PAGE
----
When arriving at a destination port, ships may remain waiting at anchor for many hours due to delays at port. Uncoordinated ship-to-shore operations often result in extra fuel consumption, congested ports and raise the risk of accidents.
The biggest environmental impact of a port is often forgotten. However, ports and port authorities have an environmental agenda. It is often about keeping their territory waters clean, give space to some wind power plants, allowing cold ironing.
To support port authorities in their agenda and encourage the shipping companies for the just-in-time arrivals, there’s a solution for an effectively shared and managed information between ship and shore. The solution that optimises arriving of a vessel to the destination port without causing negative impacts.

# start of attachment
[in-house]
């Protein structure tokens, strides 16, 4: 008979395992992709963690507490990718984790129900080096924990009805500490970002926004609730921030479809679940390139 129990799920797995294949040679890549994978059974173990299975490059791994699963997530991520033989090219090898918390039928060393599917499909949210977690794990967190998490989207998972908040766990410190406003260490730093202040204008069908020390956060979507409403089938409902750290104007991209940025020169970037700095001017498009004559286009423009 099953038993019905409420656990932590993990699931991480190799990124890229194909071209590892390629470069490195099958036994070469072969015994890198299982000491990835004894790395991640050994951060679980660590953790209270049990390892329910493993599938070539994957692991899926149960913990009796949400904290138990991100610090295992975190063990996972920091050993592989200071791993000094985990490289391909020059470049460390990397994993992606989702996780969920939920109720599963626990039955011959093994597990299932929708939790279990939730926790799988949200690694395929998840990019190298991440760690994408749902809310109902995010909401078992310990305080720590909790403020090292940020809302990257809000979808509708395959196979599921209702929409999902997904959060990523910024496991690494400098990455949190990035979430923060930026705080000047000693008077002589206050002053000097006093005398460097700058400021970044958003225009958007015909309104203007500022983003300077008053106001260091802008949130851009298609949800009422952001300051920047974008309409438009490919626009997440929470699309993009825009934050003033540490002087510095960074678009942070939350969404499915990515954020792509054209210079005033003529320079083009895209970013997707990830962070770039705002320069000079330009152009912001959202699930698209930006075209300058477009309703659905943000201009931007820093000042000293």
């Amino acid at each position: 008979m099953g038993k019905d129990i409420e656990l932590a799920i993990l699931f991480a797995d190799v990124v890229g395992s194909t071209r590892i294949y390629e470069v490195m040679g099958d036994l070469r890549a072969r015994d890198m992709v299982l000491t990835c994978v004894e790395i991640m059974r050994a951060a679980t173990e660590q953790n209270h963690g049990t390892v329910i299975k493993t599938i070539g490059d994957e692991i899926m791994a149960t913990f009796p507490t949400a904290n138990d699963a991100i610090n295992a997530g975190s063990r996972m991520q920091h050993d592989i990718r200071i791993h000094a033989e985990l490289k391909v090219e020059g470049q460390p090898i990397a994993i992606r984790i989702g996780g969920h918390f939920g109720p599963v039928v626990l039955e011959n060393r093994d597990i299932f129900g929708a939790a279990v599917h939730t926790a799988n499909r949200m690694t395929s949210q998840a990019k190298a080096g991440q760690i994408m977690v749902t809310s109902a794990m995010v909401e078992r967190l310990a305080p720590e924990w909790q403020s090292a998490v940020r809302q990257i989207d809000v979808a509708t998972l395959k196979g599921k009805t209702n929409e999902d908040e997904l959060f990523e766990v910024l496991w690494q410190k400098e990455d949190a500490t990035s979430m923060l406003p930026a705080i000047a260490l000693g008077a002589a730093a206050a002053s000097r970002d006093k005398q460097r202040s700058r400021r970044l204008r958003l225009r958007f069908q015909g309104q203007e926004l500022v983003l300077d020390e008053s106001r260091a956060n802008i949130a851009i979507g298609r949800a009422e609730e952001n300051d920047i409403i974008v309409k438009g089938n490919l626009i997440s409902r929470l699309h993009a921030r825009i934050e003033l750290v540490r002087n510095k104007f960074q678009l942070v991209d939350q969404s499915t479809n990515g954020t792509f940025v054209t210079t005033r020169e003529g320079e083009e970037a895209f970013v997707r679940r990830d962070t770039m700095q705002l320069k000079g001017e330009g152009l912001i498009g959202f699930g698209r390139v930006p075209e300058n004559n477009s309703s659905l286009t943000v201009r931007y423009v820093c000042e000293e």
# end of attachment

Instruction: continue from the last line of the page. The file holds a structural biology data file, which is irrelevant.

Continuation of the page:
It is the (too high) speed of a vessel, with which it sails 1 or 2 weeks away from this port, that brings the vessel too early to the anchorage zone where it is waiting for the port to be ready. Simple math helps to get a numerical example:
If this still doesn’t sound convincing enough, let’s assume there is a small port with 20 vessels calling a day, and for half of these vessels 5-day additional slower steaming is possible. The consequent impact counts lower consumption of fuel of 500 tons and lower CO2 production of 1.550 tons.
Simple as that, the ports are also able to keep their territories cleaner, as fewer local emissions of NOx and SOx are produced while vessels are waiting in the anchorage zone.
Therefore, the connected maritime environment enables safe and efficient navigation, bridges the ship to the shore operations and traffic control. Wärtsilä solution to this is Ship Traffic Control that makes the contribution to the ecological sustainability even more possible and efficient.